Since 1976, neither Planned Parenthood nor any other healthcare provider has received federal Medicaid funds for the provision of abortion services, except in very rare instances of rape, incest, or threat to the life of the mother.
[By the way, even in those rare instances—rape, incest, life of the mother—clinics rarely receive reimbursement, or even apply, because the process is so onerous and the reimbursement so minimal.]
Cutting federal funds for Planned Parenthood, therefore, does not cut funds for abortion. It cuts funds for other medical services, like birth control (except abortion, as we’ve mentioned), testing and treatment for sexually transmitted infections, cancer screening and early treatment, and even vasectomies.
But money’s fungible!
Helpful men on the internet have been saying this to me all day.
The point they are trying to make is this:
- A group needs pens and pencils, but they only have $100, enough for either pens or pencils, but not both.
- The federal government gives a clinic $100 for pencils.
- They spend $100 on pencils, and $100 on pens.
- The $100 from the government for pencils freed up the other $100 to be used to buy pens. It was all in the same bank account, and money is money. One could say, therefore, that the government money was used for the pens, because without it, the pen purchase would not have been possible.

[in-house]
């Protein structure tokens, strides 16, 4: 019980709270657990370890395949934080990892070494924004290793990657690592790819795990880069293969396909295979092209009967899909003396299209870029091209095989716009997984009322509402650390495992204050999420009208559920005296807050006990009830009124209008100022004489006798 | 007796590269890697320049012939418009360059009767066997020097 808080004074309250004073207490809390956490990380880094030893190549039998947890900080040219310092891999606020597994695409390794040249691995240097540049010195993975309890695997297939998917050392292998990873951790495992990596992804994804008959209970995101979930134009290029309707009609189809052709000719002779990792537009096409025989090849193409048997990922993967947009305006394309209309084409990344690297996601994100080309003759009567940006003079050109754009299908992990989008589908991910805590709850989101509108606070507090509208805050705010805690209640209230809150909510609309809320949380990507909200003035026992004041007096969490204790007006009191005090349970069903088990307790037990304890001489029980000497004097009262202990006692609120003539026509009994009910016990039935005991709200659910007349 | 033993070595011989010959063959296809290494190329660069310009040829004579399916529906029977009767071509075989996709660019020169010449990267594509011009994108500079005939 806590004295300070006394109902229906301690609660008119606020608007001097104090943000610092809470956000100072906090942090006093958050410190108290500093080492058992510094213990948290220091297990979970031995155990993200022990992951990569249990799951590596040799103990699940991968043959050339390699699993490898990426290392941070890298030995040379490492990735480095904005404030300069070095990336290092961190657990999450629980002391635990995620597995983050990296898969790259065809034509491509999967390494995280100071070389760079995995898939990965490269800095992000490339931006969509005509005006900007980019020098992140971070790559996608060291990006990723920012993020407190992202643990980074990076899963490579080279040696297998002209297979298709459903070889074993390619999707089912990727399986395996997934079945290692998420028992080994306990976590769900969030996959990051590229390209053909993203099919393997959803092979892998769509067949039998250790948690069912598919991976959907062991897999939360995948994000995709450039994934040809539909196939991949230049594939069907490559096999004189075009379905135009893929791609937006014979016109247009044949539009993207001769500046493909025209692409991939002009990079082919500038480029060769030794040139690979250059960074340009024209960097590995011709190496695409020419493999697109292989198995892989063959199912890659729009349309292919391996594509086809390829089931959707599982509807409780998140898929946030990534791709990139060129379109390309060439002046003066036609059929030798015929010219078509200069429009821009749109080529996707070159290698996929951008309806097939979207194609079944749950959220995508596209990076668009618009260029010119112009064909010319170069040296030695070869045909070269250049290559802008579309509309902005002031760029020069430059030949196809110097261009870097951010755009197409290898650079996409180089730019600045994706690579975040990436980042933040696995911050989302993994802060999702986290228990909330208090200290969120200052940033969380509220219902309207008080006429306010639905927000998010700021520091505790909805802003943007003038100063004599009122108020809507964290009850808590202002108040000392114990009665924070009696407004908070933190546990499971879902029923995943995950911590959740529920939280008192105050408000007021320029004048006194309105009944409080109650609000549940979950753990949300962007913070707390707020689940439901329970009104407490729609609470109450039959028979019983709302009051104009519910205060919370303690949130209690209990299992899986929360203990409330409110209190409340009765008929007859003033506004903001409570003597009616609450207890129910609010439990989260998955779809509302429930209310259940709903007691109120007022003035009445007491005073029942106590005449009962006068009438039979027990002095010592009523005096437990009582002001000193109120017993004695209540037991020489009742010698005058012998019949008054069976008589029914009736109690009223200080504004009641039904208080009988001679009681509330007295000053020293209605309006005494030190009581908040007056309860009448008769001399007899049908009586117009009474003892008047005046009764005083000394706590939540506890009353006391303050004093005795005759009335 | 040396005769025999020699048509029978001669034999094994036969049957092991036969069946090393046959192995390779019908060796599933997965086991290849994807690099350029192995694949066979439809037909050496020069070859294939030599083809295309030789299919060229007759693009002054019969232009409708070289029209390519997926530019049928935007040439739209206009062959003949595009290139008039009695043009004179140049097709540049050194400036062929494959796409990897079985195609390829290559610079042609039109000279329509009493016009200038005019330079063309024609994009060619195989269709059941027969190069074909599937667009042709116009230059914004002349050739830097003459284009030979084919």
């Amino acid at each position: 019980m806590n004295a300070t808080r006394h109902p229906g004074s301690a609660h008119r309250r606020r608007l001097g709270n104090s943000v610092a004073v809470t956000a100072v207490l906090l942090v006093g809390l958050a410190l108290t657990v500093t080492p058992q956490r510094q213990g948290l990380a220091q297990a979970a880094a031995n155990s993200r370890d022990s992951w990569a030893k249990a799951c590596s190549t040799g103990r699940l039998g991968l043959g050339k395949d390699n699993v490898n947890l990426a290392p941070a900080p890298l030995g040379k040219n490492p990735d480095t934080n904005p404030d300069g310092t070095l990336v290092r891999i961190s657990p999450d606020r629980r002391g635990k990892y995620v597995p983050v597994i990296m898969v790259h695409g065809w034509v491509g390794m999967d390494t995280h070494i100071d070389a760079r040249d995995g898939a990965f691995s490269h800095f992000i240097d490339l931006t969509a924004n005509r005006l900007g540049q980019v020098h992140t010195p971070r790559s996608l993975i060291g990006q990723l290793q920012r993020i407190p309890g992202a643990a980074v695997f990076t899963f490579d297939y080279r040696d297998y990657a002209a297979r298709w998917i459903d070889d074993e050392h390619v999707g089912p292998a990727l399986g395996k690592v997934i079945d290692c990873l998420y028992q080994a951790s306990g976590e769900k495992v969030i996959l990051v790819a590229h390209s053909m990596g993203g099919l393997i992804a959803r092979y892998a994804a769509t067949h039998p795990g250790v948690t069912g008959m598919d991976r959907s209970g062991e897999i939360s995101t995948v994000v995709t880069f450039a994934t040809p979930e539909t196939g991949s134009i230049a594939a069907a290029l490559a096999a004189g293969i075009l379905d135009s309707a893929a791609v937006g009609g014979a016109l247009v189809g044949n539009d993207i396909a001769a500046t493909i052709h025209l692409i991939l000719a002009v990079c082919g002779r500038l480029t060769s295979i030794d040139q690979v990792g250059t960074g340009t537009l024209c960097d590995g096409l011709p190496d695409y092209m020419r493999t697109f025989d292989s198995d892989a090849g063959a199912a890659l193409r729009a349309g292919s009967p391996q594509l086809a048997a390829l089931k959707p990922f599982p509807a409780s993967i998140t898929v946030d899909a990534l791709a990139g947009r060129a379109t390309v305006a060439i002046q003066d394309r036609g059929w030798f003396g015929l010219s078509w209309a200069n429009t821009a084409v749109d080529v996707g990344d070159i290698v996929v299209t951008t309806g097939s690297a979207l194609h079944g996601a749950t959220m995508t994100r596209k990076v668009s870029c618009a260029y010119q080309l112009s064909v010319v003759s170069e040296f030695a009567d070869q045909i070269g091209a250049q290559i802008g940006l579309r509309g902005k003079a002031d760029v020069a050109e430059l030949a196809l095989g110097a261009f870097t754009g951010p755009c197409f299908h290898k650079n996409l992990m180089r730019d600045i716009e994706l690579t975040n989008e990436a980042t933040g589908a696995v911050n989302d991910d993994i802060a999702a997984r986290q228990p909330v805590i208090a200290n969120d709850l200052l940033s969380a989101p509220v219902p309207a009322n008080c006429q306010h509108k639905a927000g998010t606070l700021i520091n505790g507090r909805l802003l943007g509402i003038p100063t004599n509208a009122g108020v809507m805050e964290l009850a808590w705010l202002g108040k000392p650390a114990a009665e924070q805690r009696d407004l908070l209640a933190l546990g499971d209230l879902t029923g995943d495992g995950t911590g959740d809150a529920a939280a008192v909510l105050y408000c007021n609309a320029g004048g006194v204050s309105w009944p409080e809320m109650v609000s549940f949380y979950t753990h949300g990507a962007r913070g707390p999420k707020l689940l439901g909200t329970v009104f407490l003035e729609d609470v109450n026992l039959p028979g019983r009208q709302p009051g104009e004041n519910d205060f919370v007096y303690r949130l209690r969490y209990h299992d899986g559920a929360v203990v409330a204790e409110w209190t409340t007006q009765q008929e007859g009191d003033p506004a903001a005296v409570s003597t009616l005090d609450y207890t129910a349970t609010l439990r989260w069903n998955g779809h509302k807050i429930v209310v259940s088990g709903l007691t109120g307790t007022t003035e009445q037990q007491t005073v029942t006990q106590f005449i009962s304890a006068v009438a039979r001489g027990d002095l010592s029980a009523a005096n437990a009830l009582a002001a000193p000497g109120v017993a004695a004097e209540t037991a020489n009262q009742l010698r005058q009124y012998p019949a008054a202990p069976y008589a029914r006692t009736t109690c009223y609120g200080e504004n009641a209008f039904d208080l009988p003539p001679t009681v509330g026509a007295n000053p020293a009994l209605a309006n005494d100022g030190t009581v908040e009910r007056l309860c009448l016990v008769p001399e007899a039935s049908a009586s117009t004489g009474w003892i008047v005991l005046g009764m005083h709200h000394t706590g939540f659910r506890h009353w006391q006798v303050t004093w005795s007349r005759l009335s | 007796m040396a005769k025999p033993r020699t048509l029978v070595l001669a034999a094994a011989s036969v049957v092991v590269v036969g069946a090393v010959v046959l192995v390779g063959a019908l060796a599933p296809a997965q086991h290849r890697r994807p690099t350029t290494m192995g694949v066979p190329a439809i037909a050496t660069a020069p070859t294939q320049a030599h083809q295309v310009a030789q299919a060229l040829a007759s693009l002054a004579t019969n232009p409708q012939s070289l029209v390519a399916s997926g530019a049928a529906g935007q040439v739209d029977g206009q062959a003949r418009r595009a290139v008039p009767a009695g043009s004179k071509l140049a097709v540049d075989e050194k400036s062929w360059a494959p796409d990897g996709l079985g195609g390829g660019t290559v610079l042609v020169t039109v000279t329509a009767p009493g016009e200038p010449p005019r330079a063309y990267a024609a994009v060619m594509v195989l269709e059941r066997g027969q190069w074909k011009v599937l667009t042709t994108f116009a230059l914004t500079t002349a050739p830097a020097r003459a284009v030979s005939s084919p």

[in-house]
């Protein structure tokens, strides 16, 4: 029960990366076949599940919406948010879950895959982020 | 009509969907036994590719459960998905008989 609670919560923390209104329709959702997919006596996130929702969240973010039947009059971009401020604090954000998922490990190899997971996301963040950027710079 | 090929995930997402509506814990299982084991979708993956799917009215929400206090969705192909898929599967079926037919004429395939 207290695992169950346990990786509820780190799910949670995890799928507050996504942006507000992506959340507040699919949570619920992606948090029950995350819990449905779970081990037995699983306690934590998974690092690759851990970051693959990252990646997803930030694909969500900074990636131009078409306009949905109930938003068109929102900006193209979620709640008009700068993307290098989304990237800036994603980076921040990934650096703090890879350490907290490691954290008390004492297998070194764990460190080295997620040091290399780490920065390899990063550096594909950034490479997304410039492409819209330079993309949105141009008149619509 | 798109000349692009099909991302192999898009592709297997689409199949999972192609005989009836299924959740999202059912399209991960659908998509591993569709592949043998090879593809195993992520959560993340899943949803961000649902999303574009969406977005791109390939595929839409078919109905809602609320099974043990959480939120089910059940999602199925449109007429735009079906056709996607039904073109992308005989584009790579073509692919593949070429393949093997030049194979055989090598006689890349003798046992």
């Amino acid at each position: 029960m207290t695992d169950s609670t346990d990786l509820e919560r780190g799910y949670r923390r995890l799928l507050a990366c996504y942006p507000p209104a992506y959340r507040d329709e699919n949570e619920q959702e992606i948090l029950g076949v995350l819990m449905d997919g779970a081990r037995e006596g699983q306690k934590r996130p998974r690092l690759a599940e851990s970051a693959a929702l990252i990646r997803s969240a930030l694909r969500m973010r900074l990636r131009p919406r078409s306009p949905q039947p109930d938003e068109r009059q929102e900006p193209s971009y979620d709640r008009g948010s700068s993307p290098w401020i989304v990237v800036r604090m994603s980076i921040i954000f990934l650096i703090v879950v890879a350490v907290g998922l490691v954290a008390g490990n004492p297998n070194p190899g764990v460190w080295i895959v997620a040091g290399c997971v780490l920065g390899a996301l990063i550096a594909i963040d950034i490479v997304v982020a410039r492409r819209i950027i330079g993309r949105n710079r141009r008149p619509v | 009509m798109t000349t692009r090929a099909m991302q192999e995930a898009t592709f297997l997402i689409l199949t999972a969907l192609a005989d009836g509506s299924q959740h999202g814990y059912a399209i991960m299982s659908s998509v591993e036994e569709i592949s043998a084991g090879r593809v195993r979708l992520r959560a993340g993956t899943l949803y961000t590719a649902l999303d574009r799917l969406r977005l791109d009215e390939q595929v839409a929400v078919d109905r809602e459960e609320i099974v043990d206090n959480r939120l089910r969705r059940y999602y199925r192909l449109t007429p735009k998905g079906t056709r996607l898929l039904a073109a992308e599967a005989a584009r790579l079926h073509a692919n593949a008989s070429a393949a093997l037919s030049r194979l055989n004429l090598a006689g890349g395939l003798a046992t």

Here’s a slightly more technical explanation.
And here’s why, in the case of Planned Parenthood and federal funding, money is not necessarily fungible.
Thanks to numerous federal and state laws and regulations saying Planned Parenthood clinics cannot spend federal Medicaid dollars on abortion, and a ruling in the 5th Circuit Court of Appeals Planned Parenthood clinics in Texas (and some other states)* that provide abortion are separate legal entities, entirely independent of Planned Parenthood clinics that provide all other services.
They have separate tax ID numbers, separate articles of incorporation, separate insurance policies, separate everything.
Including separate bank accounts.
They do not share funds.
If you give $100 to Planned Parenthood Center for Choice, an abortion provider, it goes into a completely different bank account than $100 given to Planned Parenthood Gulf Coast, and vice versa.
So, while in some instances, money can be fungible, in the instance of Planned Parenthood clinics and federal funding, money is decidedly and factually not fungible.
The argument, therefore, that any federal funding for Planned Parenthood frees up funds for abortion, so all funds for Planned Parenthood, regardless of what they pay for, should be cut, is a loser.
That’s not my opinion, that’s fact. And you can take it to the bank.
Where it still won’t be fungible.
Photo of Bea Arthur on a $10 bill taken by a olin and used without alteration in accordance with a creative commons license.
*In some states, Planned Parenthood clinics that provide abortion and all of the other services do not automatically have to be separate entities in order to receive federal funds for all of the other services. They still must demonstrate, however, that no federal funds provide for/subsidize abortion services.